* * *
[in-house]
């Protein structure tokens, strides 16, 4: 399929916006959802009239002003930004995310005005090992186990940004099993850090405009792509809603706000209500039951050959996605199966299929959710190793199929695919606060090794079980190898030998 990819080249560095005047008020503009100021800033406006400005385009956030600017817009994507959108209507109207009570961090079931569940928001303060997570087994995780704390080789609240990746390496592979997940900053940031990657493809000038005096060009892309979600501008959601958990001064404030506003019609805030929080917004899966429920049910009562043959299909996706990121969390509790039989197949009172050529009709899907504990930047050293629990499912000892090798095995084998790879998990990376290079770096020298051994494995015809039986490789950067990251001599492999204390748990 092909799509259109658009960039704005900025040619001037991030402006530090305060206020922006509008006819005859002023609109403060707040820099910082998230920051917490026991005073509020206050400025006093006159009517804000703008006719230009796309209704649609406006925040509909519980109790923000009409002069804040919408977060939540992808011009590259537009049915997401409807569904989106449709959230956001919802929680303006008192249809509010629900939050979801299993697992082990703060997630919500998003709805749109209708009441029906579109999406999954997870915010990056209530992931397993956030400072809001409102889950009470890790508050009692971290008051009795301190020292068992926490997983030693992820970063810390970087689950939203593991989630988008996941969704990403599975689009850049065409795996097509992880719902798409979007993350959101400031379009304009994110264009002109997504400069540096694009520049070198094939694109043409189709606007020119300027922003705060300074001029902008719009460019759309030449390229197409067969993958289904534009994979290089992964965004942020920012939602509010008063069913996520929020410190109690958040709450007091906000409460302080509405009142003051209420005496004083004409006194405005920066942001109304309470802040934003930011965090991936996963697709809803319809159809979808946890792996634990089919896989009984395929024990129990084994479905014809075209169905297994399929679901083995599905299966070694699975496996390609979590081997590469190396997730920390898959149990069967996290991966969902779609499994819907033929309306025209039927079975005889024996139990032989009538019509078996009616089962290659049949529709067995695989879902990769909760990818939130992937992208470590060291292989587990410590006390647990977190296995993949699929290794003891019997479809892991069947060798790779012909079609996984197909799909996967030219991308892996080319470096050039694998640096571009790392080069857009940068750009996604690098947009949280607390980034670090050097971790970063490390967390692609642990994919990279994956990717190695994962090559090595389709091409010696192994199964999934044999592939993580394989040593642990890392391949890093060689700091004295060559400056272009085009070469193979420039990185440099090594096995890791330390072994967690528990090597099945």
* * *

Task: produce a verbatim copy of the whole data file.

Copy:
[in-house]
């Protein structure tokens, strides 16, 4: 399929916006959802009239002003930004995310005005090992186990940004099993850090405009792509809603706000209500039951050959996605199966299929959710190793199929695919606060090794079980190898030998 990819080249560095005047008020503009100021800033406006400005385009956030600017817009994507959108209507109207009570961090079931569940928001303060997570087994995780704390080789609240990746390496592979997940900053940031990657493809000038005096060009892309979600501008959601958990001064404030506003019609805030929080917004899966429920049910009562043959299909996706990121969390509790039989197949009172050529009709899907504990930047050293629990499912000892090798095995084998790879998990990376290079770096020298051994494995015809039986490789950067990251001599492999204390748990 092909799509259109658009960039704005900025040619001037991030402006530090305060206020922006509008006819005859002023609109403060707040820099910082998230920051917490026991005073509020206050400025006093006159009517804000703008006719230009796309209704649609406006925040509909519980109790923000009409002069804040919408977060939540992808011009590259537009049915997401409807569904989106449709959230956001919802929680303006008192249809509010629900939050979801299993697992082990703060997630919500998003709805749109209708009441029906579109999406999954997870915010990056209530992931397993956030400072809001409102889950009470890790508050009692971290008051009795301190020292068992926490997983030693992820970063810390970087689950939203593991989630988008996941969704990403599975689009850049065409795996097509992880719902798409979007993350959101400031379009304009994110264009002109997504400069540096694009520049070198094939694109043409189709606007020119300027922003705060300074001029902008719009460019759309030449390229197409067969993958289904534009994979290089992964965004942020920012939602509010008063069913996520929020410190109690958040709450007091906000409460302080509405009142003051209420005496004083004409006194405005920066942001109304309470802040934003930011965090991936996963697709809803319809159809979808946890792996634990089919896989009984395929024990129990084994479905014809075209169905297994399929679901083995599905299966070694699975496996390609979590081997590469190396997730920390898959149990069967996290991966969902779609499994819907033929309306025209039927079975005889024996139990032989009538019509078996009616089962290659049949529709067995695989879902990769909760990818939130992937992208470590060291292989587990410590006390647990977190296995993949699929290794003891019997479809892991069947060798790779012909079609996984197909799909996967030219991308892996080319470096050039694998640096571009790392080069857009940068750009996604690098947009949280607390980034670090050097971790970063490390967390692609642990994919990279994956990717190695994962090559090595389709091409010696192994199964999934044999592939993580394989040593642990890392391949890093060689700091004295060559400056272009085009070469193979420039990185440099090594096995890791330390072994967690528990090597099945």